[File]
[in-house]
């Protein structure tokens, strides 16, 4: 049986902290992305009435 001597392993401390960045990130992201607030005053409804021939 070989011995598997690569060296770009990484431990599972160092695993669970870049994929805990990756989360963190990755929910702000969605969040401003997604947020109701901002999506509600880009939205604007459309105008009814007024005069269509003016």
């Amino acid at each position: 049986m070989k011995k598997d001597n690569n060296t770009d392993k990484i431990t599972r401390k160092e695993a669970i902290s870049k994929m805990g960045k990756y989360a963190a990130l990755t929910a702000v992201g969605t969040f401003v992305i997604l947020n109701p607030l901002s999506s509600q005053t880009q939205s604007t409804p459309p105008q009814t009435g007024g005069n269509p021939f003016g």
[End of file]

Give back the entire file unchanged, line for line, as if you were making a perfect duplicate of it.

[in-house]
């Protein structure tokens, strides 16, 4: 049986902290992305009435 001597392993401390960045990130992201607030005053409804021939 070989011995598997690569060296770009990484431990599972160092695993669970870049994929805990990756989360963190990755929910702000969605969040401003997604947020109701901002999506509600880009939205604007459309105008009814007024005069269509003016």
């Amino acid at each position: 049986m070989k011995k598997d001597n690569n060296t770009d392993k990484i431990t599972r401390k160092e695993a669970i902290s870049k994929m805990g960045k990756y989360a963190a990130l990755t929910a702000v992201g969605t969040f401003v992305i997604l947020n109701p607030l901002s999506s509600q005053t880009q939205s604007t409804p459309p105008q009814t009435g007024g005069n269509p021939f003016g």